Making legal aid fairer for taxpayers
PUBLISHED April 9, 2013
Plans to boost public confidence in the legal aid system and tackle towering bills have today been put out to consultation by Justice Secretary Chris Grayling.
The Transforming Legal Aid consultation comes as the Justice Secretary has said he will look at making criminals pay more of their costs, which could include paying back court bills and legal aid.
Criminal legal aid costs taxpayers more than £1 billion every year, so the Government is tackling areas which are destroying public confidence. This includes wealthy defendants receiving legal aid, prisoners getting legal aid for unnecessary issues and immigrants who have barely stepped over the border, or may be here illegally, getting civil legal aid.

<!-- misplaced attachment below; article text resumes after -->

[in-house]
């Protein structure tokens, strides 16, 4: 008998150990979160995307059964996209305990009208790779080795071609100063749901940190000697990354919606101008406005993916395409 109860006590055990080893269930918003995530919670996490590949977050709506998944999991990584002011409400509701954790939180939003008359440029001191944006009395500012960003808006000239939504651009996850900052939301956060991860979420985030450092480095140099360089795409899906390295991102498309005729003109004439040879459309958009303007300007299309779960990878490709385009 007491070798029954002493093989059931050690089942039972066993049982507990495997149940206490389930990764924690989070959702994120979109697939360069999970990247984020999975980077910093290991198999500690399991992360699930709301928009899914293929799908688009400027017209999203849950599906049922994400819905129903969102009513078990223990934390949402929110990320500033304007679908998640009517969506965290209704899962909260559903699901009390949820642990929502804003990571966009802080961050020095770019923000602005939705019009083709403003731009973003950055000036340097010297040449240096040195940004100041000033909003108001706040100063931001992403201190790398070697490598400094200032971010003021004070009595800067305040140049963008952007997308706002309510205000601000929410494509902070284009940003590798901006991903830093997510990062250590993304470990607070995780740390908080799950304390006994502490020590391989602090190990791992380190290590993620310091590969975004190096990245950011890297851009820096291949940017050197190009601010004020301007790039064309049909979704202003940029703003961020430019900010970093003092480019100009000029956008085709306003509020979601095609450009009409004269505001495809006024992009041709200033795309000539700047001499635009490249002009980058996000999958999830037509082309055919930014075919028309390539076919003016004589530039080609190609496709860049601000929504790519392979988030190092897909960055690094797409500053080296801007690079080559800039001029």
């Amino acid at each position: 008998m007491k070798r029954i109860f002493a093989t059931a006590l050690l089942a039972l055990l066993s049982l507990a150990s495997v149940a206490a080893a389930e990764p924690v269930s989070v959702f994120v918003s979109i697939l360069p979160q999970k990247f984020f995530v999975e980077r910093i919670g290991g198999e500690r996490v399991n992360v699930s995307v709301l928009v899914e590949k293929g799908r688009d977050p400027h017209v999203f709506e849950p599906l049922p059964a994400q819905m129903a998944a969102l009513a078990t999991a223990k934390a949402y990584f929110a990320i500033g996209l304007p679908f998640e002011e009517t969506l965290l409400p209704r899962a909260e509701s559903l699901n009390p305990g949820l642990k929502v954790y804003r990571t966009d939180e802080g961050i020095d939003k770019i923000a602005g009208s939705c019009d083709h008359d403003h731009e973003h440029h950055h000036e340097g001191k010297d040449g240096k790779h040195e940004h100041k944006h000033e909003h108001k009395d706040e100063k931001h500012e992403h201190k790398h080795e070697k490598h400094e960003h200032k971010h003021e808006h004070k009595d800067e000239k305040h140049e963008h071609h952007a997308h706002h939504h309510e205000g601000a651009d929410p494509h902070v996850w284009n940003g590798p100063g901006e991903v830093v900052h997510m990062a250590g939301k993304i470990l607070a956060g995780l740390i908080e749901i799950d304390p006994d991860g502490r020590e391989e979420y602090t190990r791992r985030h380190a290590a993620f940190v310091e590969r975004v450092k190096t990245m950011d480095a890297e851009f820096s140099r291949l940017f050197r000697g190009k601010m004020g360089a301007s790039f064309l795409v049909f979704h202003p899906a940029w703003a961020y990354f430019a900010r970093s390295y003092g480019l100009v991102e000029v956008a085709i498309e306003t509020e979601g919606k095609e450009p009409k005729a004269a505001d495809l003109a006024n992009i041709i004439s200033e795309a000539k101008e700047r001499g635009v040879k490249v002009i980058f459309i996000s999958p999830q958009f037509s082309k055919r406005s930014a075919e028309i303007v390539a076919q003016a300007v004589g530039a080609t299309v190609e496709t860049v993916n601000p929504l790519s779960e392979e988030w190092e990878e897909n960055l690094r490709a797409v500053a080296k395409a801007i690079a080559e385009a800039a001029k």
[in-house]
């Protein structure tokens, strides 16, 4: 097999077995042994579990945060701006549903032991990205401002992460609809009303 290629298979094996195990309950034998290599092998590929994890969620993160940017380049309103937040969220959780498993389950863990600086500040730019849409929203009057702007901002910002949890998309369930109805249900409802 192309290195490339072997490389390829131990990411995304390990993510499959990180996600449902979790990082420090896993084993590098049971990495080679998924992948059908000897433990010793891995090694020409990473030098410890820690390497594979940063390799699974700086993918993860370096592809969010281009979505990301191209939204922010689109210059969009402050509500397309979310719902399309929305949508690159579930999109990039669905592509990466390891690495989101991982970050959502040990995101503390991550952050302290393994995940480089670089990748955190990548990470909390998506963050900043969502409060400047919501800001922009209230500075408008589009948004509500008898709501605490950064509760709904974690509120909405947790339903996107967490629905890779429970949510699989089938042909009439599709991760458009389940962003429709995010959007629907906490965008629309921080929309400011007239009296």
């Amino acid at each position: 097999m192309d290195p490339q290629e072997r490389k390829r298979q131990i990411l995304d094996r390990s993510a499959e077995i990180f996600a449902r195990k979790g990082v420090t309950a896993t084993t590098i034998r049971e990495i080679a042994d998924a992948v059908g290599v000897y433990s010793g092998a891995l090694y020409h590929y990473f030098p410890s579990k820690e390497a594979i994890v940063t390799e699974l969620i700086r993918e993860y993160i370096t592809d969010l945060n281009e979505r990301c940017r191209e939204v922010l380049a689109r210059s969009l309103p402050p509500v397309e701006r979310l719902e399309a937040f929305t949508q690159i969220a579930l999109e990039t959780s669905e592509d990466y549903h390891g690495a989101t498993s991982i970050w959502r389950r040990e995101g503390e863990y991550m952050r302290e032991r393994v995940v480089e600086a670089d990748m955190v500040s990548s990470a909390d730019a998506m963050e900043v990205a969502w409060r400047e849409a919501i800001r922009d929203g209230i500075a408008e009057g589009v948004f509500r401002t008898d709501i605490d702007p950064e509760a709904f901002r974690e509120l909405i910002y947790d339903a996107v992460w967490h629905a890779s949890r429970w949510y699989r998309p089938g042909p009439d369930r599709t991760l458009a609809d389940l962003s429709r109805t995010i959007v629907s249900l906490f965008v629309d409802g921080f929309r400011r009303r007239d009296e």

Justice Secretary Chris Grayling said:
'We have an excellent tradition of legal aid and one of the best legal professions in the world. But we cannot close our eyes to the fact legal aid is still costing too much. It is not free money, it is paid for by hard-working taxpayers, so we must ensure we get the very best value for every penny spent.
'Some lawyers earn hundreds of thousands of pounds from just one or two cases, and these cases can themselves cost up to £15 million each. And we've all heard of wealthy criminals with stashed millions getting legal aid to pay for their defence or of prisoners given legal aid unnecessarily.
'I am clear we will continue to uphold everyone's right to a fair trial but that doesn't mean we shouldn't look again at how the system which provides this is operated.'